Midnight in the Garden of Good and Evil by John Berendt
My rating: 4 of 5 riots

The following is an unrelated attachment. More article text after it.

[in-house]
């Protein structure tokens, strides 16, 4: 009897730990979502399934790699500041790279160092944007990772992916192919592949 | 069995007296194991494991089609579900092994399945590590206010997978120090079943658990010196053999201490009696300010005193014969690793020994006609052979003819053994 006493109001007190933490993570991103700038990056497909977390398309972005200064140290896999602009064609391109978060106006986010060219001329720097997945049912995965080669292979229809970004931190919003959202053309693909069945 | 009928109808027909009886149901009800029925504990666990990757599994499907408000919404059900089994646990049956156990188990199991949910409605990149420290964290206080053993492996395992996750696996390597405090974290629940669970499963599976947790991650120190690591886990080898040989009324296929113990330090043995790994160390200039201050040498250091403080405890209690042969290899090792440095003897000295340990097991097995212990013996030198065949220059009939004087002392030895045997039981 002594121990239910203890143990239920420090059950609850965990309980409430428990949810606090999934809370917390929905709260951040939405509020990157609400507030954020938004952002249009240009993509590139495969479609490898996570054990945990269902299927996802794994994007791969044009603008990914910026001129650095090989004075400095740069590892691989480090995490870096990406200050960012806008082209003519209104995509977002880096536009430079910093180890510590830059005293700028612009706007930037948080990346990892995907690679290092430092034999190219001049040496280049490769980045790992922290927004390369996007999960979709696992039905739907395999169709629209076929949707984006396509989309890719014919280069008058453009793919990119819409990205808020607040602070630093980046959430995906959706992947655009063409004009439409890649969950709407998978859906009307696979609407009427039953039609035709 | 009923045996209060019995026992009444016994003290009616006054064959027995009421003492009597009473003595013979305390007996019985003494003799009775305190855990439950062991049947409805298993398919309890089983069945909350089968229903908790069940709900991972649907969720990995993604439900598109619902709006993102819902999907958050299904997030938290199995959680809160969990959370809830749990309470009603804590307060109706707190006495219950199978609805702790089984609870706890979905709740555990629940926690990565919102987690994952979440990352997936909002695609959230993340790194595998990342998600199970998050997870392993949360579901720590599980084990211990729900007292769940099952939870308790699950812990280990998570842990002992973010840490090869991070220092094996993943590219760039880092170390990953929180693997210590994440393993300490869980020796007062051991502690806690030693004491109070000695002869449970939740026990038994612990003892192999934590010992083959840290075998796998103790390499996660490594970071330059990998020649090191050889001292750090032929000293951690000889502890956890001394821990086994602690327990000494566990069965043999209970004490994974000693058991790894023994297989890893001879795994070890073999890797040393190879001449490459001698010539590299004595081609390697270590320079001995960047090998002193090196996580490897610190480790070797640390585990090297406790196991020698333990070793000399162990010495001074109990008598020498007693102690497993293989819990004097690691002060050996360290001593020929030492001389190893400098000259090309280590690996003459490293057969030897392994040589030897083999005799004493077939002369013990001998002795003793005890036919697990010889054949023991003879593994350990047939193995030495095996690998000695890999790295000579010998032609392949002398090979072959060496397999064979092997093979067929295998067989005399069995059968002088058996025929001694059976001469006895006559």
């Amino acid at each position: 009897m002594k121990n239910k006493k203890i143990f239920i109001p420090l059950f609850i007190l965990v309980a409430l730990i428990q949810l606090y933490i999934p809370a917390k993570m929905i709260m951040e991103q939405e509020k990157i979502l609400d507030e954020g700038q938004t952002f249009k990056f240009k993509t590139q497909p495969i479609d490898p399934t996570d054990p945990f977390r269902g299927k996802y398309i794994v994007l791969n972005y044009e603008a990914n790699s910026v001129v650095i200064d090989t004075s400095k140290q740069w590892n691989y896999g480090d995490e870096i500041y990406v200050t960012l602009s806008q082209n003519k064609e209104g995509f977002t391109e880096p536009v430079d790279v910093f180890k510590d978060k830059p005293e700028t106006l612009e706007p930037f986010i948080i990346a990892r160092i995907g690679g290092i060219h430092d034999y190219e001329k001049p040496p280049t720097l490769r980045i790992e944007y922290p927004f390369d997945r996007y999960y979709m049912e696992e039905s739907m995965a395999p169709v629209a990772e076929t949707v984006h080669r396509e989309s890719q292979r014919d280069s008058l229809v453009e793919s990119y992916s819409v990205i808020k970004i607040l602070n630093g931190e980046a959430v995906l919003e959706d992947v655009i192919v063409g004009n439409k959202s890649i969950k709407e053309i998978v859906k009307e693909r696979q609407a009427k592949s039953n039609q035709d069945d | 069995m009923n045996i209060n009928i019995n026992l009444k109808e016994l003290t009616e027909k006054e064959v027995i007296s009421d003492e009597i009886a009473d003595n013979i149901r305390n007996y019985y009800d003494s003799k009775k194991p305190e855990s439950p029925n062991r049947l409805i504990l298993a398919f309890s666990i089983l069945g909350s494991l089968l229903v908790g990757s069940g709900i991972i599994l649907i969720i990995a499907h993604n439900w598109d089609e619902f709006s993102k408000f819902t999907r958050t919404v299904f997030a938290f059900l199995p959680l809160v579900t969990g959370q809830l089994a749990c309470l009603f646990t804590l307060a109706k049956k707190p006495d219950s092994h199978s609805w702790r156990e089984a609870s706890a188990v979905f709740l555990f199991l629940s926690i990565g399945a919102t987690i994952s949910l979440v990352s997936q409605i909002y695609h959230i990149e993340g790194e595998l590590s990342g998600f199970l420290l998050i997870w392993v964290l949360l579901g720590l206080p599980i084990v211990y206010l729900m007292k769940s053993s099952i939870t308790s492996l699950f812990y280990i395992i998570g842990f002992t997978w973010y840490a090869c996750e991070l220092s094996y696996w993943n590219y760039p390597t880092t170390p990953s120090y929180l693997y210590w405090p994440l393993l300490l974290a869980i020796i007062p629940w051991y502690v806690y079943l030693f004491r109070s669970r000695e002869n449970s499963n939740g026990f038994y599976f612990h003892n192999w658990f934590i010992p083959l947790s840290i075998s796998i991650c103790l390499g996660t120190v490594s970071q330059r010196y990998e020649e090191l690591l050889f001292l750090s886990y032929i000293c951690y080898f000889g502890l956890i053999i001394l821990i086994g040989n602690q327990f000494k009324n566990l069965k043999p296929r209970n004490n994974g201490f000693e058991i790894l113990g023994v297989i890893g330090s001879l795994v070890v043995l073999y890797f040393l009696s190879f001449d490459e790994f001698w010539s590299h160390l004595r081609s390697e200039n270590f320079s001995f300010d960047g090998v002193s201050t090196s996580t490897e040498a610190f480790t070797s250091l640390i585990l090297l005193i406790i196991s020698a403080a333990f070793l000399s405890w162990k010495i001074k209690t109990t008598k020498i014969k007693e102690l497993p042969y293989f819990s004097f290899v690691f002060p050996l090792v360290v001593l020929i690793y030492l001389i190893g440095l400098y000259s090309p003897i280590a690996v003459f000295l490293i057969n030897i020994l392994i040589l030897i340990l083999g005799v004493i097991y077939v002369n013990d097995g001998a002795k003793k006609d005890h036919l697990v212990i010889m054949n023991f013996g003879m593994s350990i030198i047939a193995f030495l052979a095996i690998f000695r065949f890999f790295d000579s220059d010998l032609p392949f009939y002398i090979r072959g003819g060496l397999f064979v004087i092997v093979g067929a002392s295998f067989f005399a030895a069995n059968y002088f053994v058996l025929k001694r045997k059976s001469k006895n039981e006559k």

Though I took a few extended breaks while reading it, I thoroughly enjoyed this book. It accurately paints a portrait of a town as insular and isolated as Savannah, and while much criticism has been thrown its way regarding the "grotesque" characters, I did not find them objectionable or out of the realm of possibility. I usually regard first-person narrative as indicative of writers that have not found a voice of their own, however Berendt pulls off this perspective with aplomb; it is the very model of how first-person narratives should be constructed. The narrator is relegated almost solely to the role of observer. He is in a unique position among his subjects, that of Savannah outsider but defense counsel insider, and this generates much-needed tension in what would otherwise be a flat plot. Berendt expertly draws us along the events like the drawl from the loveliest of Savannah's Southern Belles. If you like the genre of true crime, then you will assuredly be as entertained as I was.
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